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The Nutcracker – Grand Theatre, Leeds

Director and choreographer: David Nixon

Composer: Tchaikovsky

Musical director: John Pryce-Jones

Lighting designer: Mark Jonathan

Set designer: Charles Cusick Smith

Reviewer: Laura Stimpson

[rating:4]

What a privilege to see The Nutcracker, performed by Northern Ballet on the 120th anniversary of its (not very successful) St Petersburg premiere in 1892. The Nutcracker was commissioned following the success of Tchaikovsky’s previous ballet, Sleeping Beauty, however, with negative critiques on opening night the ballet was not expected to be a success. Tchaikovsky’s 20 minute suite extracted from the ballet, did however prove popular, and from the 1960’s, the ballet captured the attention of audiences, quickly becoming a festive tradition for many across the world.

It’s difficult not to agree with some of the original critique regarding the extravagance of this piece, and the simplicity of the storyline. This version of the Nutcracker is certainly over the top, set in the Regency period with snow scenes, a grand Christmas tree and stately home style ballrooms. The music is spectacular and the story line is simple, but extravagance is not always a bad thing. There is certainly no expense spared on the staging or exquisite costumes in this production, providing a pleasing visual spectacle throughout. A winter wonderland packed with festive cheer is created on arrival to the theatre, and this is continued throughout the performance. The set, designed by Charles Cusick Smith is truly beautiful, elegant and adaptable.

The Nutcracker is based on a Russian short story by E.T.A. Hoffmann, entitled The Nutcracker and the Mouse King. The story is centred around the Edwards family as they prepare for their Christmas party. After lots of dancing, Uncle Drosselmeyer (Darren Goldsmith) arrives with gifts, including two sets of life-sized dancing dolls, and a strange wooden soldier doll which doubles as a nutcracker for Clara (Pippa Moore) and Frederic (Jeremy Curnier). When the party ends, Clara leaves her toy by the Christmas tree and goes to bed. Uncle Drosselmeyer casts his magic, and when Clara tiptoes downstairs, unable to sleep, she is surrounded by large mice in a new room with a giant Nutcracker doll. After a trip on a magical sleigh, we go on to witness a huge battle between the Nutcracker doll and the Mouse King, further transformations, winter wonderlands and a ceremony where everyone dances in Clara’s honour, including the Sugar Plum Fairy. When Clara finds herself in the arms of her father (John Hull) and the wonderful people she has been surrounded by are gone, could it all have been a dream?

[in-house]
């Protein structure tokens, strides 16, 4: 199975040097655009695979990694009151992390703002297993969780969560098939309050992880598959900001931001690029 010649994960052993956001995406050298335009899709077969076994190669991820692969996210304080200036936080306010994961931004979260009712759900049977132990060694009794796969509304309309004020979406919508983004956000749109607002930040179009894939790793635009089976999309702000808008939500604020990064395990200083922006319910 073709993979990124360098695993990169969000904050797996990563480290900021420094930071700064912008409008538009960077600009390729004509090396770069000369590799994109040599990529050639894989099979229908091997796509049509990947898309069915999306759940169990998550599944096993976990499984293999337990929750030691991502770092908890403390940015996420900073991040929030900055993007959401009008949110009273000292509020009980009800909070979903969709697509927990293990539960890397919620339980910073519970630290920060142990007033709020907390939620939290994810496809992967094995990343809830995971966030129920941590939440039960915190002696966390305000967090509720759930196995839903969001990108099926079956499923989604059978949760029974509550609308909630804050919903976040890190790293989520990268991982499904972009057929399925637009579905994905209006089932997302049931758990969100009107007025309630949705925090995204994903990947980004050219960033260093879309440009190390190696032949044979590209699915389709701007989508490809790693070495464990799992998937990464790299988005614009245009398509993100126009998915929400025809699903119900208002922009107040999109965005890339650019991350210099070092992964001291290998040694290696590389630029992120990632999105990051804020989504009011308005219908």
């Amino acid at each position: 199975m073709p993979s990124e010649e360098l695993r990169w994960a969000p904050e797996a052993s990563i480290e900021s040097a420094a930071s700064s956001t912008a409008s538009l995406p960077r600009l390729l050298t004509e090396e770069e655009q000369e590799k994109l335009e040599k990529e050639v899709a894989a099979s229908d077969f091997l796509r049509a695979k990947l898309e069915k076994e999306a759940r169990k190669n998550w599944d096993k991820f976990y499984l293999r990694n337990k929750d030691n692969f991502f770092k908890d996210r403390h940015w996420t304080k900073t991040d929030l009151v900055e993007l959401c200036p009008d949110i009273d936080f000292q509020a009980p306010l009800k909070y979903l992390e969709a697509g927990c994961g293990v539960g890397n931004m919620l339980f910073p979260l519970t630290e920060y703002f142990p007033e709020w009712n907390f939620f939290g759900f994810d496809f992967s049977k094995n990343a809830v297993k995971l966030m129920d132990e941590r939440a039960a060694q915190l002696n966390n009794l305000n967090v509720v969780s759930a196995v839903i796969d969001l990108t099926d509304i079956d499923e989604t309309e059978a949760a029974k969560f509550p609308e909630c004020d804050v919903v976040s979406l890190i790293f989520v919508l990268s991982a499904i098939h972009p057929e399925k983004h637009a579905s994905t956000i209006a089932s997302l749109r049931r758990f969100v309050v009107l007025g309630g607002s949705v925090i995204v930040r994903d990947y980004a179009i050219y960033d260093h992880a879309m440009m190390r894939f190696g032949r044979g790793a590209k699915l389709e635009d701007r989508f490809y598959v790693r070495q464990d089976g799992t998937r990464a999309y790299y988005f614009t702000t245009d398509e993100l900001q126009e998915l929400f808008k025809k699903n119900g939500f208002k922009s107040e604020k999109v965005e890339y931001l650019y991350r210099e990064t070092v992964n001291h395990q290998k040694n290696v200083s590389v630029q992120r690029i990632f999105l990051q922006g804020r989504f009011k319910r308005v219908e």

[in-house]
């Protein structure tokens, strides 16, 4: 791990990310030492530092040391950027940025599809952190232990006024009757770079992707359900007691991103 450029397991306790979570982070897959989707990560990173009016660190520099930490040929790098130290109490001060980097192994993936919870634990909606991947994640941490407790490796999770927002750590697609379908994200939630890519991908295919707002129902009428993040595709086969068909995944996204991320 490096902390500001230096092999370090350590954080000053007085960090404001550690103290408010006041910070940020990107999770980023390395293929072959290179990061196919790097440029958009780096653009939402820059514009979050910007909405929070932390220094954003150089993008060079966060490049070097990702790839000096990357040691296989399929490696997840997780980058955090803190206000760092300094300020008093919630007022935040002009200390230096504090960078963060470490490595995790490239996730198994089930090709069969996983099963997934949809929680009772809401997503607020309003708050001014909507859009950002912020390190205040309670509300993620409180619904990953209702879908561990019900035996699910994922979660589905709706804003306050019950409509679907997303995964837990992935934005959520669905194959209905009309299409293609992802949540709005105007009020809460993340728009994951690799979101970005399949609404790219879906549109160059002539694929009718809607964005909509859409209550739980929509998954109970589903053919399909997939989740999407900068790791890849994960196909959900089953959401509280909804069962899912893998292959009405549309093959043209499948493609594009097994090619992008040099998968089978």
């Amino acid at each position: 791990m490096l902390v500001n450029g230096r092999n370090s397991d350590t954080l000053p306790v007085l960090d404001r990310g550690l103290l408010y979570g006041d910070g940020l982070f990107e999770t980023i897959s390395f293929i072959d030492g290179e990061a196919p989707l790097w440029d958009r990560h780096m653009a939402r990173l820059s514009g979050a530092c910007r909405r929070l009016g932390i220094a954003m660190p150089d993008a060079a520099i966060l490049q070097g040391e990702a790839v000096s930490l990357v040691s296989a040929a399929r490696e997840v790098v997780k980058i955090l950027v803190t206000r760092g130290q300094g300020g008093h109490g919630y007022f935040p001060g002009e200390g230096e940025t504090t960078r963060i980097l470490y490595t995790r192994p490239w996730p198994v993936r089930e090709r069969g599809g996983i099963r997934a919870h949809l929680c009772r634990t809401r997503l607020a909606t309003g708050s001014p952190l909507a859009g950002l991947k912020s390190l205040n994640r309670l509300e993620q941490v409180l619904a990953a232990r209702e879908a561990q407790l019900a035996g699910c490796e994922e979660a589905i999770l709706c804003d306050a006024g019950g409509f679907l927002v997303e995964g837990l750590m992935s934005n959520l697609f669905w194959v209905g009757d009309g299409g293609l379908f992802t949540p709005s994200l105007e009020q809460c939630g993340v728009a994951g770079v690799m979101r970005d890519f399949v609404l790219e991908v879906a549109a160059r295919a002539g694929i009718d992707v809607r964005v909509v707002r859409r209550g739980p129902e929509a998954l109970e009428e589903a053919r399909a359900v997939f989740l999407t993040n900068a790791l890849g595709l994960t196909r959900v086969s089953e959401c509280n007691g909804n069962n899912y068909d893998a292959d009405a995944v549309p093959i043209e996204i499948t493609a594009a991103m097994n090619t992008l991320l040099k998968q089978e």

Act 1 passes quickly, it is both musically and visually beautiful and filled with action and magic. Act 2 takes on a different pace, taking the form of a showcase of individual dancing, including beautiful Arabic Princesses, Russian Cossacks and French ballet dancers as they perform for Clara. This is where Tchaikovsky’s most famous music is heard, including Dance of the Sugarplum Fairy. Following this, the show ends fairly abruptly when Clara finds herself in her father’s arms and we are transported back to the house.

It’s not easy to pick stand out performers in this beautifully crafted ballet, all dancers perform with effortless grace and beauty. Darren Goldsmith’s Herr Drosselmeyer is big and bold, commanding the stage and creating much magic. Martha Leebold plays both Louise, Clara’s sister and the Sugar Plum Fairy, her performances in both rôles are truly stunning. The mice and children are played by members of the Northern Ballet Academy training school, they are incredibly professional in their delivery and a delight to watch.

Of course a special mention should also be given to the superb Northern Ballet Sinfonia, under the baton of John Pryce-Jones, who bring to life the score of some of Tchaikovsky’s greatest work with finesse.

The music is beautiful, the dancing is beautiful, the costumes and set are beautiful. The Nutcracker has become one of Tchaikovsky’s most famous works and is a festive staple for many. This version will definitely appeal to those visiting the ballet for the first time, families, or anyone in search of an alternative to a pantomime this festive season.

Runs until 30th December 2012

 

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